The Environmental Audit Committee has undertaken an environmental analysis of the government's house building plans. They published their report yesterday.
Let me comment on a few of their recommendations. First, they question whether the 3 million housing target is justified given current economic conditions. Note two things (i) this is a target for 2020 - unless the recession is very deep and long you wouldn't expect much to change on that time horizon (ii) recent figures suggest that we are some way from meeting this target.
The credit crunch does raise a question about the timing of house building. The report argues that more should occur after stricter carbon targets are introduced in 2016. This may be sensible, but in the absence of government policy to the contrary (a large social house building programme for example?) it will happen anyhow as the housing market turns down.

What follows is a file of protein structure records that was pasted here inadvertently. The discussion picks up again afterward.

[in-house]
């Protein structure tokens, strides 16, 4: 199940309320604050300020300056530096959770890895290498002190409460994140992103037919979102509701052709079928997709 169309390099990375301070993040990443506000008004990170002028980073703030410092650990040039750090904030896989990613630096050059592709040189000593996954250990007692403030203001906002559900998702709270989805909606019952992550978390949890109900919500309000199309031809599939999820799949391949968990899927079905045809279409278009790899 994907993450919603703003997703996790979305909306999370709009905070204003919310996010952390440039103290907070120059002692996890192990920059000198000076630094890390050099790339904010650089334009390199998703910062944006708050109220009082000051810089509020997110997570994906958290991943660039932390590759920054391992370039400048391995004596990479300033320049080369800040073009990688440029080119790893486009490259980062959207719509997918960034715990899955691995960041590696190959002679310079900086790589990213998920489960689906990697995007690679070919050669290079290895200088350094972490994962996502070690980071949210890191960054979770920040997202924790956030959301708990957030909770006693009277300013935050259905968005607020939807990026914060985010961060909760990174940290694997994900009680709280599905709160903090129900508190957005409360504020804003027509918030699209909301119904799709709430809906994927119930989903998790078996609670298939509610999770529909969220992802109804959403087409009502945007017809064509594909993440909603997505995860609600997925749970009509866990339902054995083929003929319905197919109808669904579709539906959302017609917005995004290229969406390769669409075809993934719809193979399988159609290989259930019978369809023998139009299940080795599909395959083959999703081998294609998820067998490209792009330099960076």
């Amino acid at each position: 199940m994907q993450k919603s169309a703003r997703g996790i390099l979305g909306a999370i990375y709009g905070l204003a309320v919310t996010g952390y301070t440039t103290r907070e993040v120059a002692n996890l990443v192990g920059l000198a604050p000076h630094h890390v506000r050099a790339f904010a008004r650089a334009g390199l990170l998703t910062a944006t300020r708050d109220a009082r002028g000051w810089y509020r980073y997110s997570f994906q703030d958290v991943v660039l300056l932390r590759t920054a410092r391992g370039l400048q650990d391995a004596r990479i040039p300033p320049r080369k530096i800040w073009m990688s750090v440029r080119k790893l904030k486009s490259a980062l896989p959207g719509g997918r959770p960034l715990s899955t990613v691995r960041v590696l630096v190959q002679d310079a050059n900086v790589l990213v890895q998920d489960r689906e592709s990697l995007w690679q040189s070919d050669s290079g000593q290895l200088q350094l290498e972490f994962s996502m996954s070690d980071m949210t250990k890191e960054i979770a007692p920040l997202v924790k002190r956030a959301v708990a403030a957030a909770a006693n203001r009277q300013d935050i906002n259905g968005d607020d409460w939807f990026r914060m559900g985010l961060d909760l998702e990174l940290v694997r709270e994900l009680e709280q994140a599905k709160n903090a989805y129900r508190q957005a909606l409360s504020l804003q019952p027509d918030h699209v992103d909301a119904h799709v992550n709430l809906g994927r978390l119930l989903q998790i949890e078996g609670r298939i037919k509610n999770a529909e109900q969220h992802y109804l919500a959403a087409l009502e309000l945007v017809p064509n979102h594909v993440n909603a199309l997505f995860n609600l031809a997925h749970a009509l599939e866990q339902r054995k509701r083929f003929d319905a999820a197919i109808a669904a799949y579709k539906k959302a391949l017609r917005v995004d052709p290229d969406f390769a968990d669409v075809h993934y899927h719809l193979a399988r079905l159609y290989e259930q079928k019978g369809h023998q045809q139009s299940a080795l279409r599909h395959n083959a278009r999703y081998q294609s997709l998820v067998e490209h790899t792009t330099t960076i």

Finally, there's the issue of the size of new houses and gardens and where we should build them. I'll deal with the issue of green versus brown field another day when I have taken a closer look at the numbers (my back of the envelope calculation translates CPRE's 36,000 football pitches between now and 2020 in to about 1.5% of green belt land in England; and far under 1% of all undeveloped land). For now, just consider the Committee's suggestion that government should stop trying to address people's aspirational demand for bigger houses and gardens because these don't reflect urgent need. That kind of logic works in a centrally planned economy where government allocates housing to people. However, last time I checked, we still allowed people to buy and sell houses freely (even if they are not choosing to do so). If we don't increase the supply of space as the demand for space rises, then the price of space and thus of housing will rise again once the economy recovers. Cue complaints about housing affordability long after the current problems have been forgotten ...